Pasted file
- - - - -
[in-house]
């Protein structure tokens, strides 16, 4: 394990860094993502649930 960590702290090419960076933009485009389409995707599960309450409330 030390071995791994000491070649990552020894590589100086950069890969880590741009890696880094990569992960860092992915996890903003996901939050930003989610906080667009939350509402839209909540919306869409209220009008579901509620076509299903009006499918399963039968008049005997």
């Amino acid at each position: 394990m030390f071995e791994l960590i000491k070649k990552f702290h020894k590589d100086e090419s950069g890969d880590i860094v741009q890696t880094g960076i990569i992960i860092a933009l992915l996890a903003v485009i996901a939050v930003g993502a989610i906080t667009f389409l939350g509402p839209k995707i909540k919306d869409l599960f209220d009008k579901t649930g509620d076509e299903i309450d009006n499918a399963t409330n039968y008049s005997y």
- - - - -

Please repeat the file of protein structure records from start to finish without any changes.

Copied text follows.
[in-house]
């Protein structure tokens, strides 16, 4: 394990860094993502649930 960590702290090419960076933009485009389409995707599960309450409330 030390071995791994000491070649990552020894590589100086950069890969880590741009890696880094990569992960860092992915996890903003996901939050930003989610906080667009939350509402839209909540919306869409209220009008579901509620076509299903009006499918399963039968008049005997």
């Amino acid at each position: 394990m030390f071995e791994l960590i000491k070649k990552f702290h020894k590589d100086e090419s950069g890969d880590i860094v741009q890696t880094g960076i990569i992960i860092a933009l992915l996890a903003v485009i996901a939050v930003g993502a989610i906080t667009f389409l939350g509402p839209k995707i909540k919306d869409l599960f209220d009008k579901t649930g509620d076509e299903i309450d009006n499918a399963t409330n039968y008049s005997y």